Arsene Wenger: Victim of his own success?


By Varun Agarwal

Almost all talk about Arsenal FC in the last two to three years has been about the fact that they haven’t won a Premier League trophy over the past decade.

These voices have been growing louder with each passing season and following Arsenal’s dismal form over the past few months, they have reached an almost deafening pitch.

As any regular visitor to Arsenal fan sites and blogs would know, Arsenal fans have one scapegoat for all of Arsenal’s problems: Arsene Wenger. Yes, a new manager seems to be the solution to all problems at the moment, but lets just pause and take a look at some numbers:

Arsene Wenger’s year by year record for Arsenal from 1996-2011:

Year Played Won Draw Loss Goals For Goals Against Win ratio
1996/97 36 16 11 9 56 33 44.4%
1997/98 54 33 13 8 89 46 61.1%
1998/99 54 31 15 8 84 38 57.4%
1999/00 59 33 11 15 112 66 55.9%
2000/01 59 32 13 14 99 62 54.2%
2001/02 60 39 11 10 119 62 65%
2002/03 59 34 15 10 119 58 57.6%
2003/04 59 38 14 7 114 48 64.4%
2004/05 57 37 13 7 117 51 64.9%
2005/06 59 33 11 15 96 43 55.9%
2006/07 59 30 17 12 98 53 50.8%
2007/08 58 36 15 7 113 52 62.1%
2008/09 61 34 16 11 113 54 55.7%
2009/10 55 33 8 14 116 63 60%
2010/11 58 31 13 14 119 64 53.4%

Surprised? Yes, despite failing to win a trophy over the past years, the actual playing records have remained fairly similar over Arsene’s 15 years at Arsenal.

This fact is highlighted when comparing his records at Highbury and Ashburton Grove. Though Arsenal have not won silverware since moving into their new stadium at the beginning of the 2006/07 season, they have a near identical record here (win ratio: 70.3%) compared to Arsene’s time at Highbury (win ratio: 70.6%).

This suggests that the the lack of titles is not due to Arsene losing the plot somewhere along the way, but more to do with the fact that financial restrictions on the club due to the stadium move as well as the departure of David Dein, Wenger’s right hand man in the transfer market, came around the same time rivals like Chelsea and Manchester City acquired huge financial resources due to a change in ownership.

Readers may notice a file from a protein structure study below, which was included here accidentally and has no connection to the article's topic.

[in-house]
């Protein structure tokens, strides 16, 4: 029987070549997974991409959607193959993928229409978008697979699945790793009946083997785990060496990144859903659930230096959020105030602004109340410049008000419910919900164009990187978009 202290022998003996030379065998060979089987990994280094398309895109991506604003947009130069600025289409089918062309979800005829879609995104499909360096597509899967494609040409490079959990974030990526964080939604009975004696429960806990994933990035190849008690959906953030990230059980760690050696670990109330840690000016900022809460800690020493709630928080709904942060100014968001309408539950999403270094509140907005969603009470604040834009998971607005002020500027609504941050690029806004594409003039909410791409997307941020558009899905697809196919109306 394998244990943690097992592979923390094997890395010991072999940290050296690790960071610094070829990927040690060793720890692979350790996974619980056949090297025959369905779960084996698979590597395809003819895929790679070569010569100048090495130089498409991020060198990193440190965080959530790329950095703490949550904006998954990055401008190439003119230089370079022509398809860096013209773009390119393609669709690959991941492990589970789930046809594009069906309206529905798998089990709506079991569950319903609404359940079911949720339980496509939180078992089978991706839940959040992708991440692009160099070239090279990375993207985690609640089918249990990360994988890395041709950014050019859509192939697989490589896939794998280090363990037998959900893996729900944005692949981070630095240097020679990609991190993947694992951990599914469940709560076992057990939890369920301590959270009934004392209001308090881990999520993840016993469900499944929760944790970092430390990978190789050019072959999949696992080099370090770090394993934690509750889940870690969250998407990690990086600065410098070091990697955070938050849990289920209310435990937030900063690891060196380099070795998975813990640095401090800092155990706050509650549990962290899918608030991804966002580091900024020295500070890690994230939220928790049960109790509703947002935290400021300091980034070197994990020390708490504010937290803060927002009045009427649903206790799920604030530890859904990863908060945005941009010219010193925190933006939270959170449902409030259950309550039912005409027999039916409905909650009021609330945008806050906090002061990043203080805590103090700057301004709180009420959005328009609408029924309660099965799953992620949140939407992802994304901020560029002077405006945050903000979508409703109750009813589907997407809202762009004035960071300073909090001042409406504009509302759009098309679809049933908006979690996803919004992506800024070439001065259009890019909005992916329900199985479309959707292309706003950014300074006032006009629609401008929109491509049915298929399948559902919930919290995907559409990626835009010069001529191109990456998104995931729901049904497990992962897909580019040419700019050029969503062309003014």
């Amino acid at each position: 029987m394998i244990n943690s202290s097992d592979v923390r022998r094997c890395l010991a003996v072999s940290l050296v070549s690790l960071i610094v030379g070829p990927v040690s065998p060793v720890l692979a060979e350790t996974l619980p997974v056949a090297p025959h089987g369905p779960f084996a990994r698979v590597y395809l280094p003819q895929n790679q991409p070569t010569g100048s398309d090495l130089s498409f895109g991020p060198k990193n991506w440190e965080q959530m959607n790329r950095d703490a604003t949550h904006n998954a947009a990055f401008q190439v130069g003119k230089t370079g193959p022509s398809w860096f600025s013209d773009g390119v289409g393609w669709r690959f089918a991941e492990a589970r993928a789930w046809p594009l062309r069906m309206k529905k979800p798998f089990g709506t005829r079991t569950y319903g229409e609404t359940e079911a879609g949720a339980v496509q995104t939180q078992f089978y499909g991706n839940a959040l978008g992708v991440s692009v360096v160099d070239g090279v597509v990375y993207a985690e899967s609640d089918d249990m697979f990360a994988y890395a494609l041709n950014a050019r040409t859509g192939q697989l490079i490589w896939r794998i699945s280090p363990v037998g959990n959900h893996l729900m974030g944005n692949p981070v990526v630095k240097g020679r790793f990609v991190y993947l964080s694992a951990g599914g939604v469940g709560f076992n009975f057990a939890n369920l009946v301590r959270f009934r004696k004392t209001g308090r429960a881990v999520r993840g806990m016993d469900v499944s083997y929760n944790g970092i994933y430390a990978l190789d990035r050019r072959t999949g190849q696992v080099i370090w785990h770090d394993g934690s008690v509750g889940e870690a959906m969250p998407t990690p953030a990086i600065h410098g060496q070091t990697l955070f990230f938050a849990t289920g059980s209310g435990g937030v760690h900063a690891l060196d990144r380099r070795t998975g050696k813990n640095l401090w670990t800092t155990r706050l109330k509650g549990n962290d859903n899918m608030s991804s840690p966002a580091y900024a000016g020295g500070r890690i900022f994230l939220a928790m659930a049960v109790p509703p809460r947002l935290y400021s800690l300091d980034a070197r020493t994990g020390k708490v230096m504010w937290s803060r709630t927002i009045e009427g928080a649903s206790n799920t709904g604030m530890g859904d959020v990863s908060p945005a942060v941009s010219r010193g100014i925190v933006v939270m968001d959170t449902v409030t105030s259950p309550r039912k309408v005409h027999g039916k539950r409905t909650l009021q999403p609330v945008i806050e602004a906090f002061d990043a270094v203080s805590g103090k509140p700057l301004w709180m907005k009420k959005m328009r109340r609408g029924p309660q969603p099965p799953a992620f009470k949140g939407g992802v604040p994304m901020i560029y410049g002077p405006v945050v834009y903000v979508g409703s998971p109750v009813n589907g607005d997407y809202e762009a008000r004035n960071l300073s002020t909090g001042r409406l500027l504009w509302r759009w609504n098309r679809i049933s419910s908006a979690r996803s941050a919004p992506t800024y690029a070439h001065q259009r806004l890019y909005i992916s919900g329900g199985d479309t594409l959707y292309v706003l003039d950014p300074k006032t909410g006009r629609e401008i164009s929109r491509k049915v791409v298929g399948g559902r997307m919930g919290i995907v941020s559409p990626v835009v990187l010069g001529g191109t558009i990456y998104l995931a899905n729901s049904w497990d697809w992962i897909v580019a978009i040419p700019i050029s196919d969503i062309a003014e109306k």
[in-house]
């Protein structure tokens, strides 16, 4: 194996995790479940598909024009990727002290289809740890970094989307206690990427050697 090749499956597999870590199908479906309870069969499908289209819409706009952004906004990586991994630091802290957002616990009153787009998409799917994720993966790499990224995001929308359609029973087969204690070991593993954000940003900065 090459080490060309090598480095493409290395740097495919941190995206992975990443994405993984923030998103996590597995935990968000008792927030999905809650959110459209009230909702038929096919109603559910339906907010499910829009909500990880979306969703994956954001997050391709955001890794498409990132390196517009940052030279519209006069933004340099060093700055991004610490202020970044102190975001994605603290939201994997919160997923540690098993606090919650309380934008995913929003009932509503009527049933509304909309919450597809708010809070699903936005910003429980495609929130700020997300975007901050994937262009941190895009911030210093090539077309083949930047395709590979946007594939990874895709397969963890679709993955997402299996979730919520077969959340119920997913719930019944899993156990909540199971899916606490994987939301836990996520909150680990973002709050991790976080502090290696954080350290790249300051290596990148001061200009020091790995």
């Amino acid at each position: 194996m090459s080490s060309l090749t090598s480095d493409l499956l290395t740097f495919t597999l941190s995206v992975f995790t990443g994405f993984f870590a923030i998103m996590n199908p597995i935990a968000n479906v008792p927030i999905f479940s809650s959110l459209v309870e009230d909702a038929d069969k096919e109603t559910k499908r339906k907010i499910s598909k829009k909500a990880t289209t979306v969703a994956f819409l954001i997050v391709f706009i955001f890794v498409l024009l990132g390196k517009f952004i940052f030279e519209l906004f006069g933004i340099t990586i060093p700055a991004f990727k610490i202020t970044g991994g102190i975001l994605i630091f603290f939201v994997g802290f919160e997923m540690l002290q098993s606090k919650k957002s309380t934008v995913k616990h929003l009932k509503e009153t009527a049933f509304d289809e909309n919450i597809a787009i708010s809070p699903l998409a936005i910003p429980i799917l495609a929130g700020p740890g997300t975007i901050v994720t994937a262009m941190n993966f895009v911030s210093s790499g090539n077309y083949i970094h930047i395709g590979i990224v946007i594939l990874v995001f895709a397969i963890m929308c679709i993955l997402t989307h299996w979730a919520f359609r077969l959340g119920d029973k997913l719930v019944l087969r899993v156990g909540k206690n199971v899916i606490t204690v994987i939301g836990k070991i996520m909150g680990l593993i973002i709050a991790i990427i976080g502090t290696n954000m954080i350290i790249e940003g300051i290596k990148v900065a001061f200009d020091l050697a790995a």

Thus, even though performances were as consistent as before, on average, Arsenal could not win a title because of failing to win crucial games against these rivals, against whom their record in the past few years has become worse. This in my opinion, does not reflect Arsene’s failure but on the contrary highlights his commitment: that he stayed despite Dein’s departure and offers from the likes of Real Madrid.

Not to mention that these numbers are by far the best Arsenal have had under any manager in their history, qualification for the Champions League 14 years in a row and the fact that this has all been achieved having the least average transfer and wage budget among today’s big five of the Premier League (Arsenal, Man Utd, Chelsea, Liverpool, Man City) such that the club is completely self sufficient financially, putting it in a very strong position when UEFA’s Financial Fair Play rule comes into effect in two years time.

Oh and it goes without saying that under Wenger Arsenal have played some of the most attractive football in the history of the Premier League and continue to produce some of the best young players in the Premier League (Has anyone seen Coquelin play this season?). I understand the fans’ frustration but I think we, including the most vocal of the “Wenger out!

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  1. The headline is correct.However bear in mind the number of times he has failed to address the
    flaws in the team. The latest is he wants to take retrospective action for next season.
    I feel its too late to go against the tide against him